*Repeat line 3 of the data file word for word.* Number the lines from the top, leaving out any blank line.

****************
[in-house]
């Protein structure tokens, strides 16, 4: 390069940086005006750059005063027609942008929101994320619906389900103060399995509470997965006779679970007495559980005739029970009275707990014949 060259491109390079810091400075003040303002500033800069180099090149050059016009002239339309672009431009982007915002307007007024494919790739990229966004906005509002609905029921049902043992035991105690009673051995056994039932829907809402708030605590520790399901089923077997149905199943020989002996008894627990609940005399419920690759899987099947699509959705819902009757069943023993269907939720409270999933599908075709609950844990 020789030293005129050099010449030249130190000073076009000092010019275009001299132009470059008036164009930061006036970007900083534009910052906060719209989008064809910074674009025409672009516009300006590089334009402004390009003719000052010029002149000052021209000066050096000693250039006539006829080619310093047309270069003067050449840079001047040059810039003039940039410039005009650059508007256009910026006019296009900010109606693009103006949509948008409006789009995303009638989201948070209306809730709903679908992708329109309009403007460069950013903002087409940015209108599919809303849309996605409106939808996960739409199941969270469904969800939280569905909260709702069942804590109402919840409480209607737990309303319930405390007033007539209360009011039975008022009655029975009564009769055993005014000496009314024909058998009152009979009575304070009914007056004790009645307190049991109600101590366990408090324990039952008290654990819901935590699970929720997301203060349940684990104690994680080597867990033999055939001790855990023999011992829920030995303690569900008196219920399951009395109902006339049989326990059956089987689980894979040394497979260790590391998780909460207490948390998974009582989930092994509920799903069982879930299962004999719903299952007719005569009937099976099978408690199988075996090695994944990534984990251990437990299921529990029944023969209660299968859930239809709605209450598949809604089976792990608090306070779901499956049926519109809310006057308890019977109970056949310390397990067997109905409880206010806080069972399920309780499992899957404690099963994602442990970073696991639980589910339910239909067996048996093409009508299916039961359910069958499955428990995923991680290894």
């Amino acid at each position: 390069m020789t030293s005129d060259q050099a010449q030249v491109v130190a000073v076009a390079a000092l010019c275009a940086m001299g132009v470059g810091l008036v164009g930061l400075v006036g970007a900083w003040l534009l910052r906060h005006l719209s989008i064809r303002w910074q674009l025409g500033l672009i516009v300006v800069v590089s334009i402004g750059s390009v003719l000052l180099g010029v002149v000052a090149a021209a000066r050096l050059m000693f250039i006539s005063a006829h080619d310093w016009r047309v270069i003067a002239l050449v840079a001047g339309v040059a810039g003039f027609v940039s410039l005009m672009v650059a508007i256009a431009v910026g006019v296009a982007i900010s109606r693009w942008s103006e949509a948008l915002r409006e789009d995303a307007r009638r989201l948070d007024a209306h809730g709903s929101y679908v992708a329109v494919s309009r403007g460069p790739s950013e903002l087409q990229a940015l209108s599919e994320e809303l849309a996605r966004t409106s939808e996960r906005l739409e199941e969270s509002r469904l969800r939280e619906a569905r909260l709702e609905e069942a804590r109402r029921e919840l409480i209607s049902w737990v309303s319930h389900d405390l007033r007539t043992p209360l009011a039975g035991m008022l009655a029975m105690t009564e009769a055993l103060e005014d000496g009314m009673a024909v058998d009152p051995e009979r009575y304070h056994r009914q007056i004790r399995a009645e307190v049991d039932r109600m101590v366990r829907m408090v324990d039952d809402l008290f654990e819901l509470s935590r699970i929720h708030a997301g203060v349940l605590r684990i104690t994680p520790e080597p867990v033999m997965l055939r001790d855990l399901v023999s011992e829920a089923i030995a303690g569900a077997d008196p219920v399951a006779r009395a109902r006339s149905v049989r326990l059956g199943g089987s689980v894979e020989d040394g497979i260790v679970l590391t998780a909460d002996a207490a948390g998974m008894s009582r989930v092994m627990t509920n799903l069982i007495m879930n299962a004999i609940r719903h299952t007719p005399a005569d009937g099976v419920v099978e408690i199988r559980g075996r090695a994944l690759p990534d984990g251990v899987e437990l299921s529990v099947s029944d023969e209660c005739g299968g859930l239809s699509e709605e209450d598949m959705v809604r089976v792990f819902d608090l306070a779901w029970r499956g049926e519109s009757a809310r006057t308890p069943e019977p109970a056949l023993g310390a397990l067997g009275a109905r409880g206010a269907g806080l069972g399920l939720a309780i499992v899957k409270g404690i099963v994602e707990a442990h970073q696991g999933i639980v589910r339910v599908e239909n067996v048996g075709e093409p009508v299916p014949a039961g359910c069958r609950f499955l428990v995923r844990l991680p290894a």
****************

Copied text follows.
């Amino acid at each position: 390069m020789t030293s005129d060259q050099a010449q030249v491109v130190a000073v076009a390079a000092l010019c275009a940086m001299g132009v470059g810091l008036v164009g930061l400075v006036g970007a900083w003040l534009l910052r906060h005006l719209s989008i064809r303002w910074q674009l025409g500033l672009i516009v300006v800069v590089s334009i402004g750059s390009v003719l000052l180099g010029v002149v000052a090149a021209a000066r050096l050059m000693f250039i006539s005063a006829h080619d310093w016009r047309v270069i003067a002239l050449v840079a001047g339309v040059a810039g003039f027609v940039s410039l005009m672009v650059a508007i256009a431009v910026g006019v296009a982007i900010s109606r693009w942008s103006e949509a948008l915002r409006e789009d995303a307007r009638r989201l948070d007024a209306h809730g709903s929101y679908v992708a329109v494919s309009r403007g460069p790739s950013e903002l087409q990229a940015l209108s599919e994320e809303l849309a996605r966004t409106s939808e996960r906005l739409e199941e969270s509002r469904l969800r939280e619906a569905r909260l709702e609905e069942a804590r109402r029921e919840l409480i209607s049902w737990v309303s319930h389900d405390l007033r007539t043992p209360l009011a039975g035991m008022l009655a029975m105690t009564e009769a055993l103060e005014d000496g009314m009673a024909v058998d009152p051995e009979r009575y304070h056994r009914q007056i004790r399995a009645e307190v049991d039932r109600m101590v366990r829907m408090v324990d039952d809402l008290f654990e819901l509470s935590r699970i929720h708030a997301g203060v349940l605590r684990i104690t994680p520790e080597p867990v033999m997965l055939r001790d855990l399901v023999s011992e829920a089923i030995a303690g569900a077997d008196p219920v399951a006779r009395a109902r006339s149905v049989r326990l059956g199943g089987s689980v894979e020989d040394g497979i260790v679970l590391t998780a909460d002996a207490a948390g998974m008894s009582r989930v092994m627990t509920n799903l069982i007495m879930n299962a004999i609940r719903h299952t007719p005399a005569d009937g099976v419920v099978e408690i199988r559980g075996r090695a994944l690759p990534d984990g251990v899987e437990l299921s529990v099947s029944d023969e209660c005739g299968g859930l239809s699509e709605e209450d598949m959705v809604r089976v792990f819902d608090l306070a779901w029970r499956g049926e519109s009757a809310r006057t308890p069943e019977p109970a056949l023993g310390a397990l067997g009275a109905r409880g206010a269907g806080l069972g399920l939720a309780i499992v899957k409270g404690i099963v994602e707990a442990h970073q696991g999933i639980v589910r339910v599908e239909n067996v048996g075709e093409p009508v299916p014949a039961g359910c069958r609950f499955l428990v995923r844990l991680p290894a």